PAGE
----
Factors Affecting Women Leadership to Reach Top Management and Its Impact on the Economy: The Case of the Kingdom of Bahrain

Factors Affecting Women Leadership to Reach Top Management and Its Impact on the Economy: The Case of the Kingdom of Bahrain

Adel Ismail Al-Alawi, Nehal Fareed El Naggar
DOI: 10.4018/978-1-5225-6912-1.ch037
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In today's dynamic organizations, as women climb up the corporate ladder, they don't seem to sustain and even might become extinct on the way upwards. In developing countries, especially in the Arab world, females have been regarded as the inferior of the species in a strictly male-dominated culture where they have been denied access to roles and positions open only to men, as male supremacy is the norm. This is a descriptive study based on mixed methods aiming to understand the role of women in the banking sector in the Kingdom of Bahrain. In-depth interviews were conducted with 5 female decision makers in the Bahraini banking sector to take their perspective on the topic with a total of 450 online questionnaires that were distributed to 26 banking institutions representing both conventional and Islamic retail banks with a response rate of 200 respondents with a valid response of 147 representing 33% response rate. Data were analyzed using both descriptive and inferential analyses; techniques such as tabulation, percentages, and charts have been employed.
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In an ideal world, there should be a balance in the gender availability on top management positions as the world is moving its efforts towards the anti-discrimination practices. Sidani (2016) stated that there is an ample of challenges facing working women in the Arab world; represented by gender discrimination, lack of line experience, inadequacy of career opportunities, gender differences in linguistic styles and socialization, gender-based stereotypes, gender inequalities lower levels of participation and pay especially in the upper echelon. Although Arab women have come a long way over the past few decades; it is still argued that working women face these challenges in the Arab world more evidently than their counterparts in other parts of the world. Hence, this gives room to investigate the various barriers that may hinder a woman from reaching top management positions and boardroom, along with its potential effect on the economic growth.

Increasing representation of females in top management of firms can be seen as increasing diversity in the management which can bring individuals of different characteristics and skills leading to improve the decision making process within firms adding different perspective and value. However, there is also an argument that this could lead to increased conflict and differences of opinion leading to delayed and/or comprised (not optimal) decisions being taken.

Different studies addressed women leadership and its potential implication on the organizational performance consequently leading to the economic growth. Results reveal there is a positive relationship between women representation on top management and boardroom, and organizational performance, where the performance was measured by different researchers using different variables concluding that companies with women representation on top management enjoyed more innovative ideas, higher gross value added/turnover, profit on ordinary operations, net income, Return on Assets (ROA) and stock prices than their peers that did not have women on top layer positions (Smith, et al. 2006).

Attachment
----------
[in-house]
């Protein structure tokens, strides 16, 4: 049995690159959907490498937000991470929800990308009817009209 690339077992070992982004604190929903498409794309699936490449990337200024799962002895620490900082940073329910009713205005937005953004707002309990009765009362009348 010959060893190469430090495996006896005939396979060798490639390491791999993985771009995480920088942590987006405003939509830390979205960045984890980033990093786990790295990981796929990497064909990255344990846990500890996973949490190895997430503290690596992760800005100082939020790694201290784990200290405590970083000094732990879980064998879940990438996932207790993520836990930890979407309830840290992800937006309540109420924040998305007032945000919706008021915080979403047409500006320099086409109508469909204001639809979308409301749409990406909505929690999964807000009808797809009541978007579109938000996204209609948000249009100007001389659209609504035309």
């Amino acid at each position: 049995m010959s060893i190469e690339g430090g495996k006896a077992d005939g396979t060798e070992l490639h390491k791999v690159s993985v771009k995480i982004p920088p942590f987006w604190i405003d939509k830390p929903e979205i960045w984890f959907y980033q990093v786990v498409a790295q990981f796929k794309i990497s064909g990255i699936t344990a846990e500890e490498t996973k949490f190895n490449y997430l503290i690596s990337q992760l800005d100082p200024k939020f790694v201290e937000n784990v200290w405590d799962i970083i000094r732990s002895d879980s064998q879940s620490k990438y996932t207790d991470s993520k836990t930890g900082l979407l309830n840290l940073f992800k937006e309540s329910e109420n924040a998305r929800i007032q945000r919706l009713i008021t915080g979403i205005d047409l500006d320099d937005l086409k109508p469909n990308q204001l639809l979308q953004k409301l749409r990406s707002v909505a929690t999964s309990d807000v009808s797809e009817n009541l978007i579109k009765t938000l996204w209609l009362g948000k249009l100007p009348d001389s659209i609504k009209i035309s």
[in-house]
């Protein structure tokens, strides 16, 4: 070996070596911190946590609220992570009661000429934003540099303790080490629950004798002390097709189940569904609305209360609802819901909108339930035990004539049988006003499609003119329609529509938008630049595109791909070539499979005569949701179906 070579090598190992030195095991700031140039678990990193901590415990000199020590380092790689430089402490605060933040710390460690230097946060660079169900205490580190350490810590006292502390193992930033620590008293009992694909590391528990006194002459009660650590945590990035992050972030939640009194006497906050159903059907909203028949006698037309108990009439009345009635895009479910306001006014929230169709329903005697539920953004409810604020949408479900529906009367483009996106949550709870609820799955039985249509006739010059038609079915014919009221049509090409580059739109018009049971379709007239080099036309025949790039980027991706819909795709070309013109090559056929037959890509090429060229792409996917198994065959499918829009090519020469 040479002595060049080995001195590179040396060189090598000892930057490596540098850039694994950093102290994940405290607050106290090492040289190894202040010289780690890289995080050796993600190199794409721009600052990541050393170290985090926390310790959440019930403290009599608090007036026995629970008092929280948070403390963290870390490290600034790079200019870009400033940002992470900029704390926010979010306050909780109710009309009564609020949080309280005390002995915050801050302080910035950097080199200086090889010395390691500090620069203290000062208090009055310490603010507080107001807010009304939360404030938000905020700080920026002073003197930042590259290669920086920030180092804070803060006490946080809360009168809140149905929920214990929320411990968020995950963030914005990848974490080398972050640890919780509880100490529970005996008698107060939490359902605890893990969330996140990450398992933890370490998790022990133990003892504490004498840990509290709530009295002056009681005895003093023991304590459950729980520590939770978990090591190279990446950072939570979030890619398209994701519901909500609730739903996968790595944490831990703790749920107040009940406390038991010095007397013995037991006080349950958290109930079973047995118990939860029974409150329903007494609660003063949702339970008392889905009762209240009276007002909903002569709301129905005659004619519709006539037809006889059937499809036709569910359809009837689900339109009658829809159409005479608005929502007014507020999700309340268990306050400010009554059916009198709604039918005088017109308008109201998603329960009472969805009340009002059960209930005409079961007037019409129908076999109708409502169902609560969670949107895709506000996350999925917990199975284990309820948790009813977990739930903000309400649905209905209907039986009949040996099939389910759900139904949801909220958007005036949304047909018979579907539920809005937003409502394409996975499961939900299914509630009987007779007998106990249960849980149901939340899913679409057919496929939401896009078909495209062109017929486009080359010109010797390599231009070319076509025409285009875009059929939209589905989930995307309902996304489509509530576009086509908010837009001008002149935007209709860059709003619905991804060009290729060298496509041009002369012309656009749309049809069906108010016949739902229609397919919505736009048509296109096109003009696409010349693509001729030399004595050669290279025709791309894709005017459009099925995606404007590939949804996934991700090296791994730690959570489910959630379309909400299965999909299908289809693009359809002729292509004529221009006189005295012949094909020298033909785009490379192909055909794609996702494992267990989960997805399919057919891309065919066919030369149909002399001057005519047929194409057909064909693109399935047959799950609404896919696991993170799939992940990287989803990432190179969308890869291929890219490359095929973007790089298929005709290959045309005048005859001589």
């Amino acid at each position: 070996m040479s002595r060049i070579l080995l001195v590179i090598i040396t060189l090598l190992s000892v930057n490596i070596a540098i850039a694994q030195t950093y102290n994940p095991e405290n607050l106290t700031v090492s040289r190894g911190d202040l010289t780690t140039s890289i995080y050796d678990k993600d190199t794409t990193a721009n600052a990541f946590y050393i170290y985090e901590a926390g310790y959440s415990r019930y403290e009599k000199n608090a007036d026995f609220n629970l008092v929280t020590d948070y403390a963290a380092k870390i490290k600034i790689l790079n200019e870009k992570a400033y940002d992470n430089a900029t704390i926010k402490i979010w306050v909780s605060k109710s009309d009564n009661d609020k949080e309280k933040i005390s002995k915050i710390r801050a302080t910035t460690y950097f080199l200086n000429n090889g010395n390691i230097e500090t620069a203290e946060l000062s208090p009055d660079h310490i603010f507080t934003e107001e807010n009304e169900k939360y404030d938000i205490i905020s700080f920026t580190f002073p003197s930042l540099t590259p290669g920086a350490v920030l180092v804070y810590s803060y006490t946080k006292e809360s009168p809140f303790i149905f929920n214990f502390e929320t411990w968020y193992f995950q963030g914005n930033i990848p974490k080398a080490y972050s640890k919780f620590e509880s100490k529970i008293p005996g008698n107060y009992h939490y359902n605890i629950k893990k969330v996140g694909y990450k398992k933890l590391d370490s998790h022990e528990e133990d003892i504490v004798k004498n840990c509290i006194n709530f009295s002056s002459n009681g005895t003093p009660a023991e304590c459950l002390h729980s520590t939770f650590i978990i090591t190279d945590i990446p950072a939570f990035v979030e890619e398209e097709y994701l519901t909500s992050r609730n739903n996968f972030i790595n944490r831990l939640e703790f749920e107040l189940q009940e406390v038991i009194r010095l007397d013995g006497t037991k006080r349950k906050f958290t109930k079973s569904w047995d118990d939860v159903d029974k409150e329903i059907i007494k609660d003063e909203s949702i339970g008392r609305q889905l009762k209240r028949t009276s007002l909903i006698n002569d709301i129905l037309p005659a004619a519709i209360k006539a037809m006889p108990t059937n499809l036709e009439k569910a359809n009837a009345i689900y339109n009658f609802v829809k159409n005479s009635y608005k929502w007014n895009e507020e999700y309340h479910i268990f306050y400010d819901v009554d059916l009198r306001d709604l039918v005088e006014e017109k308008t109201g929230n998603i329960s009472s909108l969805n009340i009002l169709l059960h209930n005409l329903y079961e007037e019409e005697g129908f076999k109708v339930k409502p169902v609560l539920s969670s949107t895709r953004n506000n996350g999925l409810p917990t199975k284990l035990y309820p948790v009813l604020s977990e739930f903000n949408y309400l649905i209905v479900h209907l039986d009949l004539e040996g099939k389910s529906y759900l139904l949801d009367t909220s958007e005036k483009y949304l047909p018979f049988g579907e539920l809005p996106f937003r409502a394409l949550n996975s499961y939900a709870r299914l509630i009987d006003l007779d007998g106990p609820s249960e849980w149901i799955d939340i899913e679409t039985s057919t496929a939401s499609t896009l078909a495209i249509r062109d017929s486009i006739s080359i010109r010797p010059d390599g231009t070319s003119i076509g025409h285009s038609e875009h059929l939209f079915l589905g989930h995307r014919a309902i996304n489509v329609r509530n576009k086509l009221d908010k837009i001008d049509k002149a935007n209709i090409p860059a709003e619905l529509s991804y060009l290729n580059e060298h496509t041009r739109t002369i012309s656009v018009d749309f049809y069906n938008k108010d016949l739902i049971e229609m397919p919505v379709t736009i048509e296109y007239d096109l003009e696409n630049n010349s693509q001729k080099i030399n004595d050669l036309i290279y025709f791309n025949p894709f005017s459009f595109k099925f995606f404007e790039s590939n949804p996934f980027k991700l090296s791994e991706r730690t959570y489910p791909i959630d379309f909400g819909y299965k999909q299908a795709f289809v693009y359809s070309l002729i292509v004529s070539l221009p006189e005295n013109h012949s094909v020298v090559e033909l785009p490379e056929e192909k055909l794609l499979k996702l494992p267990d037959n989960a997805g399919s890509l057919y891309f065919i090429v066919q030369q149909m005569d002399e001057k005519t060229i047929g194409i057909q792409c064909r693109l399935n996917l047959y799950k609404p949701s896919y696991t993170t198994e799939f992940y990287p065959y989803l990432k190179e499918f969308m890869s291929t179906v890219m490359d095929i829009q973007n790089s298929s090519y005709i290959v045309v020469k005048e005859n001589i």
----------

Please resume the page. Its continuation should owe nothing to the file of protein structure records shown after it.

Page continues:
Dezsö et al. (2012) stated that female representation in top management may have important implications for a firm’s competitiveness; in contrast organizations with no women representation on top management are missing out the opportunity of enhancing their performance and participating more positively to the economic growth. Hence, this adds to the research significance and the knowledge gap with regard to the topic under study.

Oakley (2000) and Auster (1993) referred to the glass ceiling as being very visible to those whose careers have been affected by it. In all parts of the world, female senior executives, and especially female Chief Executive Officers (CEOs) are extremely rare in large corporations.

Many theories were proposed to identify the reasoning behind holding women back from advancing to higher managerial positions. One of which is the “double-bind theory” which states that many leaders claim that women lack the strength needed to pursue work properly and are too sensitive to handle issues and problems, while –on the other hand- when a female leader was recognized to enjoy the needed capabilities, her femininity will get hurt. Moreover according to Ibarra et.al (2013) “On subjecting women to double binds and double standards, high-potential women who are evaluated as competent managers often fail the likability test, whereas competence and likability tend to go hand in hand for similarly accomplished men.”

On the other hand the role congruity theory of prejudice toward female leaders proposes that perceived incongruity between the female gender role and leadership roles leads to perceiving women less favorably in potential occupations and evaluating a female behavior less favorably than it is enacted by a man. Similarly, the “trait theory of leadership” states that women are short of some manly traits that would enable them pursue manage the business effectively.

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